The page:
Rangers falter two men up and fall to Bruins

New York Rangers defenseman Michael Sauer (38) cross New York Rangers defenseman Michael Sauer (38) cross checks Boston Bruins right wing Nathan Horton (18) during the second period. (Nov. 17, 2010) Photo Credit: Christopher Pasatieri

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With a 5-on-3 man advantage in the third period last night, the Rangers had 1:44 to erase a Henrik Lundqvist blunder that provided the Bruins with a two-goal lead.

Mark Recchi's sharp angle shot from the right side had squeezed between Lundqvist's left arm and the goalpost at 1:10 of the period, but Marian Gaborik, off a backhanded feed from rookie Derek Stepan from the left side, beat Tim Thomas to trim the lead to one.

But the Rangers could not cash in on the long two-man advantage with Andrew Ference and Zdeno Chara in the box, and the Bruins held on to beat the Rangers, 3-2. With their three-game winning streak snapped, the Rangers head west Friday for games against the Colorado Avalanche and Minnesota Wild this weekend.

"We have to find a way to convert that,'' Brandon Dubinsky said of the two-man advantage. "The players are out there for a reason, and it's a huge part of the game. It -- that we weren't able to. Maybe we were looking for the perfect play, we maybe got to get a few more shots there and try and bang a few in. We tried for a couple - too many pretty plays - no matter what, we've got to find a way to score there.''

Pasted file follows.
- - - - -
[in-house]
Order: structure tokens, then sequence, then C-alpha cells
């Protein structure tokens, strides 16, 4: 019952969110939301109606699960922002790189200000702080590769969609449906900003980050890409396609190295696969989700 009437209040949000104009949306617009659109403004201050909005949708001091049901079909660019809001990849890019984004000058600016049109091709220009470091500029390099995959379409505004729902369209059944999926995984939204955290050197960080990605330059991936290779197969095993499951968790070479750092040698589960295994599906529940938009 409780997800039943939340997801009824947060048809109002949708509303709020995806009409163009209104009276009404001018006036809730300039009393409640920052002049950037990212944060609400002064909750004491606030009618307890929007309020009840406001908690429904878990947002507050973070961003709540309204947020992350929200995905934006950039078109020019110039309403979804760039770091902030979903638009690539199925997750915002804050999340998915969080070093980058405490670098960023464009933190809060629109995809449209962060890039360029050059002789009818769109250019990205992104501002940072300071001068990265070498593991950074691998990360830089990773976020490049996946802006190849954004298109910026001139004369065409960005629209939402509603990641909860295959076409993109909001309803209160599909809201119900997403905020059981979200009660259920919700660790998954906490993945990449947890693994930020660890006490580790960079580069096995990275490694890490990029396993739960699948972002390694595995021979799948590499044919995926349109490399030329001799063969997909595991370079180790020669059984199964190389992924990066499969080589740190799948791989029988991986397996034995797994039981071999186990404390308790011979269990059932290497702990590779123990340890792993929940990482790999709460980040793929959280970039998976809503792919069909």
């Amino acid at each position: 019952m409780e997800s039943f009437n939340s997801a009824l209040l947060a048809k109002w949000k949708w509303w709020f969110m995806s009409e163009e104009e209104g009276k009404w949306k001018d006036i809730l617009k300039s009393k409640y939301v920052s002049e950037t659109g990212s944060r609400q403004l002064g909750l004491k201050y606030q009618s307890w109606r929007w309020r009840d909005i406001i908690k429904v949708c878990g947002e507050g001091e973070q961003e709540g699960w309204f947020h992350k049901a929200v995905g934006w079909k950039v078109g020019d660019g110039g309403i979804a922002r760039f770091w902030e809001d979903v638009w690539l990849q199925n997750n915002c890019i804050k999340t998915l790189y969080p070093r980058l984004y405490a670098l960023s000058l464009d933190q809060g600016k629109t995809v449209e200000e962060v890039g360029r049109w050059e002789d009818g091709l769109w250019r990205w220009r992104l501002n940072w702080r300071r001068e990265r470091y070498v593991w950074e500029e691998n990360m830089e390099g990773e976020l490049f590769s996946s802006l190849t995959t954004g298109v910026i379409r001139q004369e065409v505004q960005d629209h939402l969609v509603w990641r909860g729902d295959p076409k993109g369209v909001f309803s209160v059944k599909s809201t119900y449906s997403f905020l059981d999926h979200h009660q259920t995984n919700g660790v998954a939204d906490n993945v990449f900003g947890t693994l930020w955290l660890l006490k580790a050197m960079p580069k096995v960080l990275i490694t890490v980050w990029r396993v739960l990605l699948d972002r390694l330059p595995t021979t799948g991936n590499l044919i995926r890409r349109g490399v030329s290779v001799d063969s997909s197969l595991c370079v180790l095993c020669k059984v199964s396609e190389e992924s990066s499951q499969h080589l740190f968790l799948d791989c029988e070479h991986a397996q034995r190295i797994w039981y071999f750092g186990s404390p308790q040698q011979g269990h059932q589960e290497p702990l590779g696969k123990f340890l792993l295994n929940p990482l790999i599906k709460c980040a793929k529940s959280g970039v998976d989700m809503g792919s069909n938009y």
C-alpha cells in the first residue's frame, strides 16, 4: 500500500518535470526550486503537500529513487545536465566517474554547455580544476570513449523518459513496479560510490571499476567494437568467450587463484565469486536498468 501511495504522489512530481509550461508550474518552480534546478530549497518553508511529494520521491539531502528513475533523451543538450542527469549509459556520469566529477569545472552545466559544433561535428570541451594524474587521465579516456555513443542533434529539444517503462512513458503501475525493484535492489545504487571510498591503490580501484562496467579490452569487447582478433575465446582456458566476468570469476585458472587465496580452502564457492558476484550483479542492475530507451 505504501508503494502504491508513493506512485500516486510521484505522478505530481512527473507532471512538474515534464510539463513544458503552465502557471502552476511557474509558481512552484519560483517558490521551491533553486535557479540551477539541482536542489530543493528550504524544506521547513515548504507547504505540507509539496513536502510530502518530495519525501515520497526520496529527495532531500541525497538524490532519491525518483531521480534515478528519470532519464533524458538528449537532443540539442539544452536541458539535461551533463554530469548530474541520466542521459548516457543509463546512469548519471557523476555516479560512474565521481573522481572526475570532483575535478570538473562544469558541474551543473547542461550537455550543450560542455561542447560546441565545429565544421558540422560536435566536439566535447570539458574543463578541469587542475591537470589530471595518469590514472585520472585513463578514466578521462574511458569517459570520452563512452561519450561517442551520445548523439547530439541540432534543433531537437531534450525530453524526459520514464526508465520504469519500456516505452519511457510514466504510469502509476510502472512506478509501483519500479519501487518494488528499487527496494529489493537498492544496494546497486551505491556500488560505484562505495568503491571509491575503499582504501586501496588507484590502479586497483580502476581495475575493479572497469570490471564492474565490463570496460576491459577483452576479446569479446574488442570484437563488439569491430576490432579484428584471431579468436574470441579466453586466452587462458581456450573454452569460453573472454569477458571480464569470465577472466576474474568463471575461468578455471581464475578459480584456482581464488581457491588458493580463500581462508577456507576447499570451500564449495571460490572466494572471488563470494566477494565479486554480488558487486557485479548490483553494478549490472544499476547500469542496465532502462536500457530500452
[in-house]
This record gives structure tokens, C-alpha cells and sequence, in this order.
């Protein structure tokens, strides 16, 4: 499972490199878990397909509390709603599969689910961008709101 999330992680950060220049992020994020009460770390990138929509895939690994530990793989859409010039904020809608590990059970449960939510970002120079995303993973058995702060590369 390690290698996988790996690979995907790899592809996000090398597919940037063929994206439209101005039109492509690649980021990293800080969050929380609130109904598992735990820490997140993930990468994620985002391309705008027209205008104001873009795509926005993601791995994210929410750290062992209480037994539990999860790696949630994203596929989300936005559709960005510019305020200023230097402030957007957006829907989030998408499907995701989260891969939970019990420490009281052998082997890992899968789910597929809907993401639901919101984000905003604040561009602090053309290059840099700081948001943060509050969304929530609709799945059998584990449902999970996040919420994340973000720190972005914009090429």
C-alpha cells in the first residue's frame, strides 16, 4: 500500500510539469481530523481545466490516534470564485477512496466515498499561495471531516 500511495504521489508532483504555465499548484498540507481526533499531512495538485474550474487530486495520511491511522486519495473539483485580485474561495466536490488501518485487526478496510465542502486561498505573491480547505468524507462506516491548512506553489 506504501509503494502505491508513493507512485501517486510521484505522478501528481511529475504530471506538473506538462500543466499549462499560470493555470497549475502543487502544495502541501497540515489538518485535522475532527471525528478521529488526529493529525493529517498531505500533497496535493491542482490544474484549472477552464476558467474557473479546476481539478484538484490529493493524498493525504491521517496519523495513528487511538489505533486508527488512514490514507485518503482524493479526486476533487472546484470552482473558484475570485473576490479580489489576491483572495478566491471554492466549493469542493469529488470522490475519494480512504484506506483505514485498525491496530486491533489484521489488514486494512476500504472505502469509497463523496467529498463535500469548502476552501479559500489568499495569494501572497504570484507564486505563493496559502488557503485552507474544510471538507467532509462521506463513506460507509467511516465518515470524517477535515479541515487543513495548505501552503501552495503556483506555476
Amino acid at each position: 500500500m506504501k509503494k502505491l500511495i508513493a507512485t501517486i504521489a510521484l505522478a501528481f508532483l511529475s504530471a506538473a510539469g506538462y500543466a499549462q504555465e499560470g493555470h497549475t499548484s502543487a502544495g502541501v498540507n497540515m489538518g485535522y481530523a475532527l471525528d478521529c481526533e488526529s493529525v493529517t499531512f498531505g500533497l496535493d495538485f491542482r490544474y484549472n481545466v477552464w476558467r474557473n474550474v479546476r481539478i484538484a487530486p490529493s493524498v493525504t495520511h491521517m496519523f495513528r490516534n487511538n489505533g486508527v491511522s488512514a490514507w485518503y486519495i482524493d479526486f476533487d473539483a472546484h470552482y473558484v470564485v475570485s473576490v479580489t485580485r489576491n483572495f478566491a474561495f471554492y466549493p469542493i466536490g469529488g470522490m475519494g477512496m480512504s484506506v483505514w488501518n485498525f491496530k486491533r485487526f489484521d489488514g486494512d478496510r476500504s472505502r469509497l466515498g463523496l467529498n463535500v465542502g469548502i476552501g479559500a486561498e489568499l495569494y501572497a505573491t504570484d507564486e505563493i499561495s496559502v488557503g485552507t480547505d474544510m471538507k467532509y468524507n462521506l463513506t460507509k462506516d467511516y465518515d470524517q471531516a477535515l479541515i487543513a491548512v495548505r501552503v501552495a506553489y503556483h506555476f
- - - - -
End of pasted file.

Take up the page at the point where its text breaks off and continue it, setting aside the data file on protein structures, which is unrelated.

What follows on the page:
The best chance was Ryan Callahan's in front. "It was right next to the pad there,'' he said. "I was just trying to jam it home. I thought I had a little bit of room. I still don't know how it didn't go in."''

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Earlier, Dubinsky had shot wide, Gaborik's shot was blocked, a big drive by Michael Del Zotto was absorbed by Thomas.

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John Tortorella called time out with 45 seconds left on the two-man advantage, and the Bruins survived. In the final seconds, Thomas somehow got his right toe on a deflection off a Bruin skate.

"I have no problem with how we played,'' Tortorella said. "It's just a couple breakdowns and not executing on the 5 on 3. We pass it, we hold it and don't let the puck go. We have to work on it.''

Lundqvist, who made just 17 saves as the Bruins worked the trap, certainly knew how his error cost the Rangers, now 4-6-1 at home, a chance at a point or two.

"It was a terrible goal,'' Lund_qvist said. "I just have to stop that third one there. Maybe we could have at least gotten it to overtime.''

After a scoreless first period, a shortside power-play goal by Dubinsky, his 11th, with an assist from Lundqvist, his first of the season, provided a brief cushion at 7:10. The score came in the second half of a four-minute minor to Nathan Horton, whose high-stick caught Dubinsky in the face. But two defensive breakdowns spelled second-period doom.

Dan Girardi, playing with seven stitches between his eyes from being hit with the puck in Pittsburgh, lost the puck to Horton along the boards, and the Bruin center found Milan Lucic alone in front, and Lucic went five hole at 11:09.

Then Tyler Seguin flipped the puck past Matt Gilroy in the neutral zone, sped down the right side and picked the top corner. For Seguin, the second overall pick in the July draft, the unassisted goal was his fourth.

"We had three or four two on ones," Gaborik said. "We just have to bear down."

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Especially on a different number: The five on threes.

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